Standing orders for insurgencies

John Robb at Global Guerrillas has a comprehensive series on what modern insurgencies need to do to be successful. If some of them sound like what the open source software movement does, well, that’s precisely his point. He calls such insurgencies “open source warfare.”

  • break networks
  • grow black economies
  • virtualize your organization
  • repetition is more important than scale
  • coopetition not competition
  • don’t fork the insurgency
  • minimalist rule sets work best
  • self-replicate
  • share or copy everything that works
  • release often and early
  • co-opt, don’t own, basic services

Go to the GG home page and start reading. He plans to have them in PDF form soon.

  • DJ

    Interesting. When I compare this list with the tactics of the LTTE, one of the first and (until recently) most successful post-modern insurgencies, I note some differences. LTTE never virtualized, they eliminated (not cooperated with) other groups, and they definitely had a strong central command with very firm rules. But in the end, it was breaking that last rule that (apparently) brought them down: they set themselves up as a state. Ironic that the nominal realization of their goal opened them up for eventual defeat.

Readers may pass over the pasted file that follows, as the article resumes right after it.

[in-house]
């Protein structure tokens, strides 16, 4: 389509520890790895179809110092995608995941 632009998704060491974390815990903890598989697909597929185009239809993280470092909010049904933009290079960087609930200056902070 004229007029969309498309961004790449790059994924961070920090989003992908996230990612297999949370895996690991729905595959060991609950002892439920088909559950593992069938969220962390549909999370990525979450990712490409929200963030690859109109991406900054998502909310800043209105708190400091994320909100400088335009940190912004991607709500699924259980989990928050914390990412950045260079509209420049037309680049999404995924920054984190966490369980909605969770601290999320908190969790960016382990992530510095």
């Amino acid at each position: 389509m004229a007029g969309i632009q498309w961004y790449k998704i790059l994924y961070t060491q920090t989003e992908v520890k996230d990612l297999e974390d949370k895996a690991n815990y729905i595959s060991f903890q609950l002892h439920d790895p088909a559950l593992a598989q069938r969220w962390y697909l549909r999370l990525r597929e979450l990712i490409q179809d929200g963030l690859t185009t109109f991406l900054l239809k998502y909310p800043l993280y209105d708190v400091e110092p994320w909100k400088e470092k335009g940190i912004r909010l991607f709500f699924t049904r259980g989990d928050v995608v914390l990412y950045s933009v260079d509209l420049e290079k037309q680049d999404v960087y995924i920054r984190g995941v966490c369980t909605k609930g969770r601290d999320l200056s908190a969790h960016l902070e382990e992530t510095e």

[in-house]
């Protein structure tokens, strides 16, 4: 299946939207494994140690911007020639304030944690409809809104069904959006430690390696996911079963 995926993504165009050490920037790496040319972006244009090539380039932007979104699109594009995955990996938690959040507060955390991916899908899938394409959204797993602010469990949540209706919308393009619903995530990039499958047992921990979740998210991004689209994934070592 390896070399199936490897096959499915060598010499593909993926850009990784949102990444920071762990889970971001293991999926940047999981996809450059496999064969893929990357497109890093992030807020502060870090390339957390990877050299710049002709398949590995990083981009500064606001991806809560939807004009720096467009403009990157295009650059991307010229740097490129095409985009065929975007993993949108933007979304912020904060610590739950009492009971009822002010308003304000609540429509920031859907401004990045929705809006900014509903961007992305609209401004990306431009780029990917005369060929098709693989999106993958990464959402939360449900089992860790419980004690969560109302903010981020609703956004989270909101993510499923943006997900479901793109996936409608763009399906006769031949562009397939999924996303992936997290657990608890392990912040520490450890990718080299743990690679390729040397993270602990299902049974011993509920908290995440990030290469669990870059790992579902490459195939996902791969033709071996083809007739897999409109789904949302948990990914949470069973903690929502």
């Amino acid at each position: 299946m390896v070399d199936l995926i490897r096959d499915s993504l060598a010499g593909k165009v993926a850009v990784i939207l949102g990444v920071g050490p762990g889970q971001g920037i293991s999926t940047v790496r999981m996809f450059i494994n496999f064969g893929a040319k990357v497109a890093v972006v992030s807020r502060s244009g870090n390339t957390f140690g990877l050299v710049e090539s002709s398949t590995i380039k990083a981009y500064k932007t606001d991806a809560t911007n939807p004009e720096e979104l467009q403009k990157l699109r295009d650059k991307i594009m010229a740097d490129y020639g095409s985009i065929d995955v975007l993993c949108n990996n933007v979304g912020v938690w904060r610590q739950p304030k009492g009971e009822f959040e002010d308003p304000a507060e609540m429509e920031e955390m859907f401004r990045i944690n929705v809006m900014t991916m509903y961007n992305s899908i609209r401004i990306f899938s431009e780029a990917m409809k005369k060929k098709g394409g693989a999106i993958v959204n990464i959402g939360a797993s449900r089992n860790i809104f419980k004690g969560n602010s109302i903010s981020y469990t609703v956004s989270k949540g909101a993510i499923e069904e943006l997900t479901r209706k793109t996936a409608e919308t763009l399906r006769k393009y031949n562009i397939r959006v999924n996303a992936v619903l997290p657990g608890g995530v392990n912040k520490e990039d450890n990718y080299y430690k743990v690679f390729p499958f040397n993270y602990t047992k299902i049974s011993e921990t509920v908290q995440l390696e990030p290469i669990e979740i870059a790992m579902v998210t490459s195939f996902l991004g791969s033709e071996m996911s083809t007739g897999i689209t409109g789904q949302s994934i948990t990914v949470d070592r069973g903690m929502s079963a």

This suggests a hypothesis: 4GW insurgencies are useful for destroying what is, but less useful for creating something new. The very strengths that give them advantage aginst the State prevent them from achieving constructive goals.

    • 4GW insurgencies don’t really want to destroy the state, just weaken it so they can function, thrive, and be a major player in it, I think.

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